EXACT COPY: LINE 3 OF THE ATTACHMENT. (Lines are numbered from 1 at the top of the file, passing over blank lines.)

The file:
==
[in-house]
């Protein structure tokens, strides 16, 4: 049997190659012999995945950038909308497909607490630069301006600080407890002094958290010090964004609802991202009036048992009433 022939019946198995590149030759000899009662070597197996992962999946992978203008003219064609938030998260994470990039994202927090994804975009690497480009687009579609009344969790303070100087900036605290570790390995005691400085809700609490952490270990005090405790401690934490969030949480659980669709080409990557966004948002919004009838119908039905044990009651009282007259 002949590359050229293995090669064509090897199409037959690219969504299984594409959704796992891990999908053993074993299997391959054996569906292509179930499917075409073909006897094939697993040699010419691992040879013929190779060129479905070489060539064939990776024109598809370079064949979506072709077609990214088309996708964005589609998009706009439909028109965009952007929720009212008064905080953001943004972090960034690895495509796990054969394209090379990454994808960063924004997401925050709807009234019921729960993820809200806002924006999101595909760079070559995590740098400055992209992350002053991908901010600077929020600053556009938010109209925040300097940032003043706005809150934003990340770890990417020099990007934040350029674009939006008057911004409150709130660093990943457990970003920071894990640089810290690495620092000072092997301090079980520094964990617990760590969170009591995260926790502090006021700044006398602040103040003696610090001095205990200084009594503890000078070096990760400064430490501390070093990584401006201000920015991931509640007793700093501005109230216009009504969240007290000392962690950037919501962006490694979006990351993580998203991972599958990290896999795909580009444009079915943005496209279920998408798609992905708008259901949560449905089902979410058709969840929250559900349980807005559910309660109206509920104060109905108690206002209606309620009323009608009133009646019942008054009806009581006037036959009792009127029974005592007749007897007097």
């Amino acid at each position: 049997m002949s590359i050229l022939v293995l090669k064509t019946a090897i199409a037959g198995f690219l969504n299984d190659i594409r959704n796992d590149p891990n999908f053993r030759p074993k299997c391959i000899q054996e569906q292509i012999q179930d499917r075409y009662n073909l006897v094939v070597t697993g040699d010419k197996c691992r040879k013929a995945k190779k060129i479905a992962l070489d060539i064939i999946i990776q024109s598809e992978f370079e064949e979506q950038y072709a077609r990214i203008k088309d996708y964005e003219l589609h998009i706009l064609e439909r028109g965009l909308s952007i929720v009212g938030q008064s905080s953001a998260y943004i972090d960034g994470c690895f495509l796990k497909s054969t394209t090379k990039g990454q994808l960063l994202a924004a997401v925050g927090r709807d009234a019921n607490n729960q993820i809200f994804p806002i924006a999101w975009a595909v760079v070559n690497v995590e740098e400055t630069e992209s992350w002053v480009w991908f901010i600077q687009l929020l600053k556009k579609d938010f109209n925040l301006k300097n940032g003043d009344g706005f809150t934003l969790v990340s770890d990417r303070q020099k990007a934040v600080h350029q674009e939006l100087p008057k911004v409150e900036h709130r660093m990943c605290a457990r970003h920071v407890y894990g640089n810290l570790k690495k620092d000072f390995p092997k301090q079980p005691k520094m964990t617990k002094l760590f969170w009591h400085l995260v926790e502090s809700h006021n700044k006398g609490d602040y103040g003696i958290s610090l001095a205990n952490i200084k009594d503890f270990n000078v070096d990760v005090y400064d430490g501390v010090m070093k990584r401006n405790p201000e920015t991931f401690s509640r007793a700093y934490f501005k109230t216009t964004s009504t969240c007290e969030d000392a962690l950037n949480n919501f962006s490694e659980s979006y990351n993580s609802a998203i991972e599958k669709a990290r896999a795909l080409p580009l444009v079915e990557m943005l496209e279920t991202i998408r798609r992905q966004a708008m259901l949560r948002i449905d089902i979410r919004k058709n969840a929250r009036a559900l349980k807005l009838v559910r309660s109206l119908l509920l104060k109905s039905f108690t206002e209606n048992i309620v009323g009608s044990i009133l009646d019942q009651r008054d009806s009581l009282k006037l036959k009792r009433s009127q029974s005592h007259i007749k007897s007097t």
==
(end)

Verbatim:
């Amino acid at each position: 049997m002949s590359i050229l022939v293995l090669k064509t019946a090897i199409a037959g198995f690219l969504n299984d190659i594409r959704n796992d590149p891990n999908f053993r030759p074993k299997c391959i000899q054996e569906q292509i012999q179930d499917r075409y009662n073909l006897v094939v070597t697993g040699d010419k197996c691992r040879k013929a995945k190779k060129i479905a992962l070489d060539i064939i999946i990776q024109s598809e992978f370079e064949e979506q950038y072709a077609r990214i203008k088309d996708y964005e003219l589609h998009i706009l064609e439909r028109g965009l909308s952007i929720v009212g938030q008064s905080s953001a998260y943004i972090d960034g994470c690895f495509l796990k497909s054969t394209t090379k990039g990454q994808l960063l994202a924004a997401v925050g927090r709807d009234a019921n607490n729960q993820i809200f994804p806002i924006a999101w975009a595909v760079v070559n690497v995590e740098e400055t630069e992209s992350w002053v480009w991908f901010i600077q687009l929020l600053k556009k579609d938010f109209n925040l301006k300097n940032g003043d009344g706005f809150t934003l969790v990340s770890d990417r303070q020099k990007a934040v600080h350029q674009e939006l100087p008057k911004v409150e900036h709130r660093m990943c605290a457990r970003h920071v407890y894990g640089n810290l570790k690495k620092d000072f390995p092997k301090q079980p005691k520094m964990t617990k002094l760590f969170w009591h400085l995260v926790e502090s809700h006021n700044k006398g609490d602040y103040g003696i958290s610090l001095a205990n952490i200084k009594d503890f270990n000078v070096d990760v005090y400064d430490g501390v010090m070093k990584r401006n405790p201000e920015t991931f401690s509640r007793a700093y934490f501005k109230t216009t964004s009504t969240c007290e969030d000392a962690l950037n949480n919501f962006s490694e659980s979006y990351n993580s609802a998203i991972e599958k669709a990290r896999a795909l080409p580009l444009v079915e990557m943005l496209e279920t991202i998408r798609r992905q966004a708008m259901l949560r948002i449905d089902i979410r919004k058709n969840a929250r009036a559900l349980k807005l009838v559910r309660s109206l119908l509920l104060k109905s039905f108690t206002e209606n048992i309620v009323g009608s044990i009133l009646d019942q009651r008054d009806s009581l009282k006037l036959k009792r009433s009127q029974s005592h007259i007749k007897s007097t």